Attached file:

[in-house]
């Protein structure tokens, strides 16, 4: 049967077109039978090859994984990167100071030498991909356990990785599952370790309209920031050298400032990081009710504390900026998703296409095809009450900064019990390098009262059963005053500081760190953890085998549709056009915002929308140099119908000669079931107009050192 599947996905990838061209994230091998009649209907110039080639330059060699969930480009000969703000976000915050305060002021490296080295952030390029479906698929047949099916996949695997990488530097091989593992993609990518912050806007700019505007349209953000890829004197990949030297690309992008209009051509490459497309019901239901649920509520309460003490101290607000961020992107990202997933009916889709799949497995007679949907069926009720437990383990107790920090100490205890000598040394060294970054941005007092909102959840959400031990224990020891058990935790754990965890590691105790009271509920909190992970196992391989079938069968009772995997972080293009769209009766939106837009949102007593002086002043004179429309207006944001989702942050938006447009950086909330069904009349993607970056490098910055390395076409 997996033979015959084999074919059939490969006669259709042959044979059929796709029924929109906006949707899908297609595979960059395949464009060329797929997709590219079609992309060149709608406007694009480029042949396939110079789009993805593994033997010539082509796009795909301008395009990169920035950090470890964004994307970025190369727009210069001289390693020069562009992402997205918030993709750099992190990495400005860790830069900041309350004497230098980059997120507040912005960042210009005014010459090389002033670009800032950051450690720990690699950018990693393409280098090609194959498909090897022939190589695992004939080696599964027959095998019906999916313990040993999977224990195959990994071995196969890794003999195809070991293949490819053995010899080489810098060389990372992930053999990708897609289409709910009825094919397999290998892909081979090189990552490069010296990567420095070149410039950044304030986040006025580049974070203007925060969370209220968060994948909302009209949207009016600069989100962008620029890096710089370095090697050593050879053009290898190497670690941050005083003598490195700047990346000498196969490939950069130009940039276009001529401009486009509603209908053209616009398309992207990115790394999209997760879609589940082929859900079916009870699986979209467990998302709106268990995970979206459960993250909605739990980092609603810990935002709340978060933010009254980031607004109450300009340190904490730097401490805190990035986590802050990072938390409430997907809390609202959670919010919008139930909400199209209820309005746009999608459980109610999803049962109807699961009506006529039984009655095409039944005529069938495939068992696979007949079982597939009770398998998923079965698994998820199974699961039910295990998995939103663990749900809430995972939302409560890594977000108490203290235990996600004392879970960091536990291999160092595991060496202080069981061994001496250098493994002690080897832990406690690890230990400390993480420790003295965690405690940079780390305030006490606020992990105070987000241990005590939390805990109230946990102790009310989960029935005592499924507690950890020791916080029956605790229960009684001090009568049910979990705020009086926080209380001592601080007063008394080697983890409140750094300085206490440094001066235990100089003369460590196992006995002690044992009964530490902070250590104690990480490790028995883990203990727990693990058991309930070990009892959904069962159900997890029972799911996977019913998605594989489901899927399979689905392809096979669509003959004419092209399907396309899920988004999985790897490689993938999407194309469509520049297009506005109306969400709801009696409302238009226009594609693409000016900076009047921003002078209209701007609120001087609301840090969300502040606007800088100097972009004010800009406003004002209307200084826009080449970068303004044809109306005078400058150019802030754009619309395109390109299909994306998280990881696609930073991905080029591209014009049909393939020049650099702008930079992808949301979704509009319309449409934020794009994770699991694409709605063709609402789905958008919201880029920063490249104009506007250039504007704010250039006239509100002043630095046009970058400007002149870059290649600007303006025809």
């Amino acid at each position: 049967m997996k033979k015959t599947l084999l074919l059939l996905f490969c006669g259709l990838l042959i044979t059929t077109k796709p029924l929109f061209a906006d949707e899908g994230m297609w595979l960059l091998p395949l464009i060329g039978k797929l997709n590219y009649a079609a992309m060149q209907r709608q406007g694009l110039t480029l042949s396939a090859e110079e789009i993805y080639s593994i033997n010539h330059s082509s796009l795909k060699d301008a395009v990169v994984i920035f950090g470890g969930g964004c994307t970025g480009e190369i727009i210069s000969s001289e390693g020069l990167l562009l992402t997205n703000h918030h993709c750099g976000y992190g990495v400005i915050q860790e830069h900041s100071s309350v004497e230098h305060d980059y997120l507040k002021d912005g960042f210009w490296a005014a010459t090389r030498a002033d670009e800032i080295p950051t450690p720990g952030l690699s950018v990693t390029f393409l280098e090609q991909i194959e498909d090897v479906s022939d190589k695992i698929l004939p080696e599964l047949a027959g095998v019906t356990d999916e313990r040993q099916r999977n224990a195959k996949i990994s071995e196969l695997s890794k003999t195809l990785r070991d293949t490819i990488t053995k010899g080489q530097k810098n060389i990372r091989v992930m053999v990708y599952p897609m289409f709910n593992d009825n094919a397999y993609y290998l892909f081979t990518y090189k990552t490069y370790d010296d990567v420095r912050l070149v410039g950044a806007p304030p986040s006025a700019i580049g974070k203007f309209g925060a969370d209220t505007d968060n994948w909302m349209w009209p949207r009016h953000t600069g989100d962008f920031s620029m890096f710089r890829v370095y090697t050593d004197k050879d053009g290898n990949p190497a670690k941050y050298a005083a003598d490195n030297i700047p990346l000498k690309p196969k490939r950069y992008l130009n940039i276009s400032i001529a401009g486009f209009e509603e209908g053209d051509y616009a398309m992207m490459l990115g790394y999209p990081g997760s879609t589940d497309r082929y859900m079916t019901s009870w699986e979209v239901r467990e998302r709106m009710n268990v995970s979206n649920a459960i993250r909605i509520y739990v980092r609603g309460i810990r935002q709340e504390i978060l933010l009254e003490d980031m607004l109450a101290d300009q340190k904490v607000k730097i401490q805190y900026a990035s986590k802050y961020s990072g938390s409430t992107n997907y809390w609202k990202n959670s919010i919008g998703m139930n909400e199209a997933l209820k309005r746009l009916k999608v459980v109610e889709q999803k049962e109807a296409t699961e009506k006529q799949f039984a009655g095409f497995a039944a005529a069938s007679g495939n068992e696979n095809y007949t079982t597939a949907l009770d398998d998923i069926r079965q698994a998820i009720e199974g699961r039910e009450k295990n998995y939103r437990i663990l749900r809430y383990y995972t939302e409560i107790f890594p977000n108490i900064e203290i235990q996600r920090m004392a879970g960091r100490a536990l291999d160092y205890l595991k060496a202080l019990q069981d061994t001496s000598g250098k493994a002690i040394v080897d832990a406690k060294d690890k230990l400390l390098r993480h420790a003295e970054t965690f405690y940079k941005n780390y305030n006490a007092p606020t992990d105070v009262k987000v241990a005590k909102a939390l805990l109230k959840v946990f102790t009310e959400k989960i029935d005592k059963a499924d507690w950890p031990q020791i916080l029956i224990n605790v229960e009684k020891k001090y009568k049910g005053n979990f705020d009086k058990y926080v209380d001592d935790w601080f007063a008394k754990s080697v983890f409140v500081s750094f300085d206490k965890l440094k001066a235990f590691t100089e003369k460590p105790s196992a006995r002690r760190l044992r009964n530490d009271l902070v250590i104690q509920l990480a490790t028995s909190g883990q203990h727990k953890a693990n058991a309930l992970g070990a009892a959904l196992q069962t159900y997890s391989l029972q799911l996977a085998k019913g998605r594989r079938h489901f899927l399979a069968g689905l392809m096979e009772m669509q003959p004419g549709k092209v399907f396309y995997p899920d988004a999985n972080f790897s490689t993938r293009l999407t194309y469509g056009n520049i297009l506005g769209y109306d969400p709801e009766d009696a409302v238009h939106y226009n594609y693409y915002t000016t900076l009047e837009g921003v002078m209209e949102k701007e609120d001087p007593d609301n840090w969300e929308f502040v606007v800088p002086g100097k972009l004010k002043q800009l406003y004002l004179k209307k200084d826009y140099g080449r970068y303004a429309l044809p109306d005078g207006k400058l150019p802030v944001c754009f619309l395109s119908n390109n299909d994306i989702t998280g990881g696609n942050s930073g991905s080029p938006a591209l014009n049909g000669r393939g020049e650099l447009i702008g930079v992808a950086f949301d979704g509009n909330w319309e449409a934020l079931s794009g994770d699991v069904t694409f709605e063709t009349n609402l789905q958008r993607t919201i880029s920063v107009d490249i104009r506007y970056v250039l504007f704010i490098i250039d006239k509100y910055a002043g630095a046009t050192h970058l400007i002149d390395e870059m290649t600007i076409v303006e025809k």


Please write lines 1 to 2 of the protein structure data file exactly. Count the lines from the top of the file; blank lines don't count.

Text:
[in-house]
């Protein structure tokens, strides 16, 4: 049967077109039978090859994984990167100071030498991909356990990785599952370790309209920031050298400032990081009710504390900026998703296409095809009450900064019990390098009262059963005053500081760190953890085998549709056009915002929308140099119908000669079931107009050192 599947996905990838061209994230091998009649209907110039080639330059060699969930480009000969703000976000915050305060002021490296080295952030390029479906698929047949099916996949695997990488530097091989593992993609990518912050806007700019505007349209953000890829004197990949030297690309992008209009051509490459497309019901239901649920509520309460003490101290607000961020992107990202997933009916889709799949497995007679949907069926009720437990383990107790920090100490205890000598040394060294970054941005007092909102959840959400031990224990020891058990935790754990965890590691105790009271509920909190992970196992391989079938069968009772995997972080293009769209009766939106837009949102007593002086002043004179429309207006944001989702942050938006447009950086909330069904009349993607970056490098910055390395076409 997996033979015959084999074919059939490969006669259709042959044979059929796709029924929109906006949707899908297609595979960059395949464009060329797929997709590219079609992309060149709608406007694009480029042949396939110079789009993805593994033997010539082509796009795909301008395009990169920035950090470890964004994307970025190369727009210069001289390693020069562009992402997205918030993709750099992190990495400005860790830069900041309350004497230098980059997120507040912005960042210009005014010459090389002033670009800032950051450690720990690699950018990693393409280098090609194959498909090897022939190589695992004939080696599964027959095998019906999916313990040993999977224990195959990994071995196969890794003999195809070991293949490819053995010899080489810098060389990372992930053999990708897609289409709910009825094919397999290998892909081979090189990552490069010296990567420095070149410039950044304030986040006025580049974070203007925060969370209220968060994948909302009209949207009016600069989100962008620029890096710089370095090697050593050879053009290898190497670690941050005083003598490195700047990346000498196969490939950069130009940039276009001529401009486009509603209908053209616009398309992207990115790394999209997760879609589940082929859900079916009870699986979209467990998302709106268990995970979206459960993250909605739990980092609603810990935002709340978060933010009254980031607004109450300009340190904490730097401490805190990035986590802050990072938390409430997907809390609202959670919010919008139930909400199209209820309005746009999608459980109610999803049962109807699961009506006529039984009655095409039944005529069938495939068992696979007949079982597939009770398998998923079965698994998820199974699961039910295990998995939103663990749900809430995972939302409560890594977000108490203290235990996600004392879970960091536990291999160092595991060496202080069981061994001496250098493994002690080897832990406690690890230990400390993480420790003295965690405690940079780390305030006490606020992990105070987000241990005590939390805990109230946990102790009310989960029935005592499924507690950890020791916080029956605790229960009684001090009568049910979990705020009086926080209380001592601080007063008394080697983890409140750094300085206490440094001066235990100089003369460590196992006995002690044992009964530490902070250590104690990480490790028995883990203990727990693990058991309930070990009892959904069962159900997890029972799911996977019913998605594989489901899927399979689905392809096979669509003959004419092209399907396309899920988004999985790897490689993938999407194309469509520049297009506005109306969400709801009696409302238009226009594609693409000016900076009047921003002078209209701007609120001087609301840090969300502040606007800088100097972009004010800009406003004002209307200084826009080449970068303004044809109306005078400058150019802030754009619309395109390109299909994306998280990881696609930073991905080029591209014009049909393939020049650099702008930079992808949301979704509009319309449409934020794009994770699991694409709605063709609402789905958008919201880029920063490249104009506007250039504007704010250039006239509100002043630095046009970058400007002149870059290649600007303006025809």